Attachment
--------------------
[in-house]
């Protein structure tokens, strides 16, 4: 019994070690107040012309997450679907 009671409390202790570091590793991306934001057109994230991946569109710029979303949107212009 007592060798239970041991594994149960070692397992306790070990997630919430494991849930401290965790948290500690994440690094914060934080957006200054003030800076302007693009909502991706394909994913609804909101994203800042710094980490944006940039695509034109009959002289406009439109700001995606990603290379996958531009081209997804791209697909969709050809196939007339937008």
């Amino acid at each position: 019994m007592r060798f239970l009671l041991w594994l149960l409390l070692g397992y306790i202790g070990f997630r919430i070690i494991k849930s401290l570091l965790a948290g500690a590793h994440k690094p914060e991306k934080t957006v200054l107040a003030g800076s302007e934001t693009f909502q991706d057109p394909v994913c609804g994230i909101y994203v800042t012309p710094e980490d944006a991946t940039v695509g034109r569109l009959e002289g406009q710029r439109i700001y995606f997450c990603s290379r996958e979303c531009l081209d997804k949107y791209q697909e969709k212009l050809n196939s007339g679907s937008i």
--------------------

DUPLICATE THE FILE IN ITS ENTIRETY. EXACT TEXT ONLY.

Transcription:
[in-house]
């Protein structure tokens, strides 16, 4: 019994070690107040012309997450679907 009671409390202790570091590793991306934001057109994230991946569109710029979303949107212009 007592060798239970041991594994149960070692397992306790070990997630919430494991849930401290965790948290500690994440690094914060934080957006200054003030800076302007693009909502991706394909994913609804909101994203800042710094980490944006940039695509034109009959002289406009439109700001995606990603290379996958531009081209997804791209697909969709050809196939007339937008």
């Amino acid at each position: 019994m007592r060798f239970l009671l041991w594994l149960l409390l070692g397992y306790i202790g070990f997630r919430i070690i494991k849930s401290l570091l965790a948290g500690a590793h994440k690094p914060e991306k934080t957006v200054l107040a003030g800076s302007e934001t693009f909502q991706d057109p394909v994913c609804g994230i909101y994203v800042t012309p710094e980490d944006a991946t940039v695509g034109r569109l009959e002289g406009q710029r439109i700001y995606f997450c990603s290379r996958e979303c531009l081209d997804k949107y791209q697909e969709k212009l050809n196939s007339g679907s937008i």